On the other hand, a poorly configured retry strategy can result in false cache misses and put unnecessary load on the database server. And a poorly configured backoff strategy can cause a storm of retries, overloading your servers and potentially making a bad situation much worse.

A tailored approach to dev and prod

When it comes to tuning things like connection pools, timeouts, and retries, there’s usually not a one-size-fits-all solution that works well for both development and production environments. 

For example, in a development environment, you’ll often have higher network latencies and possibly less network stability, so you’ll want to choose somewhat relaxed values for timeouts and retry strategies. Otherwise your development work might be interrupted by request timeouts that you don’t care about at dev time.

But in a production environment where your cache requests are issued from your application servers, with low latencies to your cloud provider of choice, you’re likely to want more aggressive timeouts and retry strategies. This is how you can ensure that your application’s latencies meet your own service-level agreements.

So how can you get the best of both worlds?

Manual Tuning

Some client libraries expose configuration as a set of keys and values that you need to fiddle with. “I want a timeout of 500 milliseconds, retry up to 5 times, with a backoff factor of 2 and jitter of up to 5 milliseconds.” Then you’ll need to go through the same exercise again for each different environment you run in.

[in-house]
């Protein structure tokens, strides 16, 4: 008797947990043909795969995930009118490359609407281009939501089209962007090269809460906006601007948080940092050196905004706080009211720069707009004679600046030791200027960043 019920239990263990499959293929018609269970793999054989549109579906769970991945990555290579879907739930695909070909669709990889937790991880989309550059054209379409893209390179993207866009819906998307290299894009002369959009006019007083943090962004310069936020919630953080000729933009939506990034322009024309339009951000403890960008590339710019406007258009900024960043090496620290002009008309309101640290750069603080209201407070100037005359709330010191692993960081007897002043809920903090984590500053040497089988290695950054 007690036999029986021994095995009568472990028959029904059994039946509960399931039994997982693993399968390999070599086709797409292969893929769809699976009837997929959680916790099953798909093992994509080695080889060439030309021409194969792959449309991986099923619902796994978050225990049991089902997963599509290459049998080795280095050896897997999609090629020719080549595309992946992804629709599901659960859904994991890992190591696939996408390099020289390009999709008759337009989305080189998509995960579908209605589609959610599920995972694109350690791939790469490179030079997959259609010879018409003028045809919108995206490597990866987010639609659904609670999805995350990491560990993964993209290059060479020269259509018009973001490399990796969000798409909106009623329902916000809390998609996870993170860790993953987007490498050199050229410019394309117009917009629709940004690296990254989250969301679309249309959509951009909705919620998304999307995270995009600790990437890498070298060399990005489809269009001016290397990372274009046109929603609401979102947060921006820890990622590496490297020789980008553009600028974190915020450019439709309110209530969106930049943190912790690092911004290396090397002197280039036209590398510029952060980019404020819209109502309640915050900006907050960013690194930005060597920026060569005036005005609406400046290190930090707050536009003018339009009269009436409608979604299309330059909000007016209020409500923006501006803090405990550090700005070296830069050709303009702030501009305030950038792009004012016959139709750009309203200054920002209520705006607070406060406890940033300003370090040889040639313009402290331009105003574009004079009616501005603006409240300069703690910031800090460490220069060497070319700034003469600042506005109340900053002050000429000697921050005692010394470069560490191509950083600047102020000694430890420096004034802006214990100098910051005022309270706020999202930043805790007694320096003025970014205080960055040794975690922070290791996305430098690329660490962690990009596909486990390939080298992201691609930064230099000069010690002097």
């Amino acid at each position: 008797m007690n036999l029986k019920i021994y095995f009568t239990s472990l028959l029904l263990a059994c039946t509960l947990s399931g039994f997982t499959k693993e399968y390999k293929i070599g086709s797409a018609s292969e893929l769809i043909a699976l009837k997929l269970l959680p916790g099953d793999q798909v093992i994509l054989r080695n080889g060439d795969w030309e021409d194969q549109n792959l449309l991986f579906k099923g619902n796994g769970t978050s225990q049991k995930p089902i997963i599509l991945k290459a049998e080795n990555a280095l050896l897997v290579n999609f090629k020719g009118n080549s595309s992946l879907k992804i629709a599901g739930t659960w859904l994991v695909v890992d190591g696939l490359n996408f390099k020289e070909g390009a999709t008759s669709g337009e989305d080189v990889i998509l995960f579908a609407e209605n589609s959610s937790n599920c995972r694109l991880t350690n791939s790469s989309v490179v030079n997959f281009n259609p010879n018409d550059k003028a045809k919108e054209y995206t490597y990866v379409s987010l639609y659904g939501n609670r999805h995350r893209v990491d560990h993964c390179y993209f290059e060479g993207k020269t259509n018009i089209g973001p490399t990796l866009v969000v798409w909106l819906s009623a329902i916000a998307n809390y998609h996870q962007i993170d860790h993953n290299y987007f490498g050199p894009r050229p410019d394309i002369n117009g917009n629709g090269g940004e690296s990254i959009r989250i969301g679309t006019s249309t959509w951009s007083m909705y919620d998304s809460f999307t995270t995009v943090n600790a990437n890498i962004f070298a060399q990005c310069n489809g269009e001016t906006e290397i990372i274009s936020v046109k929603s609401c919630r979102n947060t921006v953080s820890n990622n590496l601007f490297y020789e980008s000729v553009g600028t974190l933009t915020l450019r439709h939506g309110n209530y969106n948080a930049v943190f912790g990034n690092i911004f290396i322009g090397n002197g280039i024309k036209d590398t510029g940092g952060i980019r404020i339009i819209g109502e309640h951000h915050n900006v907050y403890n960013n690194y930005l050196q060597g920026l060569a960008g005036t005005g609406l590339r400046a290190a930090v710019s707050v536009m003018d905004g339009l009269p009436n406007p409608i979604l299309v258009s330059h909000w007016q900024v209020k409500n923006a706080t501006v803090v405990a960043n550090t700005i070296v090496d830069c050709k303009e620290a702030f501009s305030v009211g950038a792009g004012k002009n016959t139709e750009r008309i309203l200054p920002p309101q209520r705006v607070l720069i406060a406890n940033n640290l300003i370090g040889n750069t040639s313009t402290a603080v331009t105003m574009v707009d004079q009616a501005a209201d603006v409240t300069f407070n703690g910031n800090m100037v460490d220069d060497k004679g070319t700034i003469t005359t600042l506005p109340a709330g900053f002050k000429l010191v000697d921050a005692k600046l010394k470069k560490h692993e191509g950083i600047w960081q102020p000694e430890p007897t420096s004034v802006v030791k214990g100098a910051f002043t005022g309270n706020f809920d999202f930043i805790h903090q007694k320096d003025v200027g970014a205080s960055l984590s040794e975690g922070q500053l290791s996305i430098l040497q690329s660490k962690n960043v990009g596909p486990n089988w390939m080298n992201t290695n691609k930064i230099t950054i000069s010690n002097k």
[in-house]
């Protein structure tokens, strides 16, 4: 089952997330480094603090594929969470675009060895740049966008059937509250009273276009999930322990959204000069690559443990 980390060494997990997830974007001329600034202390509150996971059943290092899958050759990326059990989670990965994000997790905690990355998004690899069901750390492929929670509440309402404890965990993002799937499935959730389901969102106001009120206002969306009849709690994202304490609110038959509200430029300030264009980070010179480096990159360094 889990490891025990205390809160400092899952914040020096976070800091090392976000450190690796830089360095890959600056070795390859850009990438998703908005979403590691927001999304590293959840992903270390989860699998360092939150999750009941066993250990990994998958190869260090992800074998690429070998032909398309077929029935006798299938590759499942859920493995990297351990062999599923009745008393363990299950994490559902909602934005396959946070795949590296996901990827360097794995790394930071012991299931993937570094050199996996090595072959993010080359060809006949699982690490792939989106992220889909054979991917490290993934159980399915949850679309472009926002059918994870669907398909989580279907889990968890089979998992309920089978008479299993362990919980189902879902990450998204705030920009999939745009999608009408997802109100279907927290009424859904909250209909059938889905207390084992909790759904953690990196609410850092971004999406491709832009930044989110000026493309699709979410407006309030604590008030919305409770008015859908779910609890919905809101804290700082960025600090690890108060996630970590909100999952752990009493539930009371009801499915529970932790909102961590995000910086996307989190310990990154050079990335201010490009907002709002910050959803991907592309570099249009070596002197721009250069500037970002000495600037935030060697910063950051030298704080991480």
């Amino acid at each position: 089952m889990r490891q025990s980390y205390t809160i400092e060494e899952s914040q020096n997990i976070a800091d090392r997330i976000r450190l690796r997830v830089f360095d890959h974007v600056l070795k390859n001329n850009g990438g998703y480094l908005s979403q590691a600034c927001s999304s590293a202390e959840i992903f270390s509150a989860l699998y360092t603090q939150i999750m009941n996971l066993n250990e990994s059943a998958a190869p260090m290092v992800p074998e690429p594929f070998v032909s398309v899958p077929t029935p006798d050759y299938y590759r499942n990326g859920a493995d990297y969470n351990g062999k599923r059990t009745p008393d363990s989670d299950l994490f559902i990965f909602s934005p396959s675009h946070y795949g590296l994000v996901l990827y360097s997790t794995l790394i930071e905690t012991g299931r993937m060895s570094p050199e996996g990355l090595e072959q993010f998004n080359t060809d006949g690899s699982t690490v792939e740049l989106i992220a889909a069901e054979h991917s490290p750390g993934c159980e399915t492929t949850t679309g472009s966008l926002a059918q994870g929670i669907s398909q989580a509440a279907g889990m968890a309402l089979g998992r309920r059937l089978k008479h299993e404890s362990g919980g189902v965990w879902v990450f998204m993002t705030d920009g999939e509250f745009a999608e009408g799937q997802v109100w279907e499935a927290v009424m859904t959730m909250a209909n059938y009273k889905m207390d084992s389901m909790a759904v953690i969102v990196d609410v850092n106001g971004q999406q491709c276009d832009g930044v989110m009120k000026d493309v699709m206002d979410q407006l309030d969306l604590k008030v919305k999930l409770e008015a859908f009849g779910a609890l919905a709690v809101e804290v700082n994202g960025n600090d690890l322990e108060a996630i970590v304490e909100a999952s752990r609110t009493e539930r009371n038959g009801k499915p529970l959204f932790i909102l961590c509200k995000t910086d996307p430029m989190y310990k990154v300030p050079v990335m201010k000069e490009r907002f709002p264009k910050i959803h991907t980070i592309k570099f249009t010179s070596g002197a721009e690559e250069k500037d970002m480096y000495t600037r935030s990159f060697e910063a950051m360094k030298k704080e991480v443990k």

We will support the ability to tune the Momento clients that way if you like, or if you have a unique environment that requires an unusual configuration. But in most cases, we don’t want you to have to do all that work—and we are working hard to make sure that you don’t.

Pre-built static configs

We are currently finishing up a round of performance tuning work to define a set of pre-built, static configuration bundles for each of our supported programming languages. Each client library will soon include ready-to-use configurations such as a DevEnvironmentConfig and a ProdEnvironmentConfig, which should give you a great starting point that will cover the 90% case for each type of environment.

We’re doing all of the chaos-testing to make sure that the pre-built configs are a good fit for a given environment. You only need to read the brief descriptions of the pre-built configs, decide which one most closely represents your environment, and hit the ground running!

Touch-free adaptive configs

Choosing between a small handful of pre-built static configurations is a lot less work than tuning all of your config settings by hand, but even that simplification leaves room for improvement. You still have to identify which of the pre-built configurations is the best match for your environment. Imagine, instead, an adaptive configuration that keeps a sparse histogram of your client-side latencies, so that it can make dynamic adjustments to the timeout and retry values based on the real-time latencies it’s observing in your environment!

We don’t have an ETA for any adaptive configs at this point, but it’s another example of how we are thinking about ways to make our client library user experience shockingly simple. This is hard to get right and we’re keen to make it production ready. Stay tuned for updates on that front.

Really getting way into the weeds

Check out our deep dive into tuning the JavaScript SDK where we share details about gRPC configuration, code optimization, maximizing single-core CPU performance, and other things you can simply forget about with Momento—and stay tuned for upcoming Python, C#, and Java installments!

In the meantime, go ahead and get started with Momento Cache for free.